Europe

As PM Rishi Sunak takes the reins in Britain, hopes for improved France-UK relations

UK-France relations have been marked by tensions ever since Brexit, whether over fishing rights or submarine deals. Will new Prime Minister Rishi Sunak improve relations with Britain’s neighbour and ally across the Channel – and notably French President Emmanuel Macron? We take a look at some of the key similarities, and differences, between the two leaders.

Relations between France and the UK have been tense, with the animosity between French President Emmanuel Macron and former UK prime minister Boris Johnson so pointed that Macron reportedly called Johnson a clown last November.

In August, then foreign minister – and prime ministerial hopeful – Liz Truss seemed likely to continue on the same footing. Asked whether France was friend or foe, Truss replied bluntly that “the jury was still out”.

She quickly came under fire from the opposition and even those in her own party, particularly given that diplomacy was part of her dossier as foreign minister.

“It was a silly, offhand joke,” says Andrew Smith, director of Liberal Arts at Queen Mary University of London. “But under her government there was a feeling that silly, offhand things could suddenly become policy.”

With Truss’s departure, new Prime Minister Rishi Sunak has ushered in hopes of a reset in relations between the UK and France, largely due to some of the perceived similarities between him and his French counterpart.

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Papers in the UK have even hailed the possibility of a “beautiful bromance” blossoming between Sunak and Macron. But how much do the two leaders have in common?

Background: ‘speaking the same sort of language’

Both leaders are the sons of medical professionals and were educated at prestigious schools before making their fortunes as bankers. After shifting to the world of politics, both worked as finance ministers before rapidly ascending to the top leadership.

Young, wealthy and successful, both Macron (44) and Sunak (42) are also skilled at managing their personal brands, whether in impeccably tailored suits or hard at work in hoodies ­– as captured by their professional photographers.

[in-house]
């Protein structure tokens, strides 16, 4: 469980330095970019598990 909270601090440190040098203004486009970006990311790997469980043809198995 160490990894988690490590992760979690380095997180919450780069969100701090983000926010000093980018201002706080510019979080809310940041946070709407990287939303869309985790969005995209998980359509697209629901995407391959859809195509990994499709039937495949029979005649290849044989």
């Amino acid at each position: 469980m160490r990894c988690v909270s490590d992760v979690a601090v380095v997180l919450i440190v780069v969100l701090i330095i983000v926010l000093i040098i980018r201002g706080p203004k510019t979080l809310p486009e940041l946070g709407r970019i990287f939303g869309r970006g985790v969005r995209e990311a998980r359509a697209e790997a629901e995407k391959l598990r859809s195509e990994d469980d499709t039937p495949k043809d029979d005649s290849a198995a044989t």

“They both look the same: urbane, well-groomed, well-presented,” says Paul Smith, associate professor of French politics at the University of Nottingham. “One might imagine that they speak the same sort of language.”

“Superficially, there's certainly a possibility for a positive working relationship,” adds Andrew Smith.

Economics: ‘realism and pragmatism’

Economically, there is much the two former bankers might agree on. Both are proponents of free markets and reduced public spending. As UK chancellor of the exchequer (finance minister) Sunak was quick to argue for austerity measures in the wake of vast public spending during the pandemic. As prime minister he is expected to make cuts to reduce national debt.

“We're likely to see increased tax, even very modest tax increases or abandoned tax cuts, alongside cuts to public spending,” says Andrew Smith.

“That's very much the measures that Macron has been pushing for some time.”

In a country with strong unions, there are greater limits on how far Macron can pursue such an agenda in France. Yet a shared approach of “realism and pragmatism in the face of systemic challenges is certainly common ground between Macron and Sunak”, Andrew Smith says.

Crucially, Sunak is seen internationally as someone who “understands the international markets and that economies are interlinked”, says Paul Smith. After weeks of economic turbulence in the UK during Truss’s premiership, “that's the important thing that underpins the potentially good relationship” between the two men.

Ukraine: ‘The challenges of the moment’

After Sunak was chosen as prime minister, Macron was quick to tweet a message of congratulations in which he pledged to work together “to tackle the challenges of the moment, including the war in Ukraine”.

Congratulations to @RishiSunak, who has become Prime Minister of the United Kingdom. Together we will continue working to tackle the challenges of the moment, including the war in Ukraine and its many consequences for Europe and the world.

— Emmanuel Macron (@EmmanuelMacron) October 25, 2022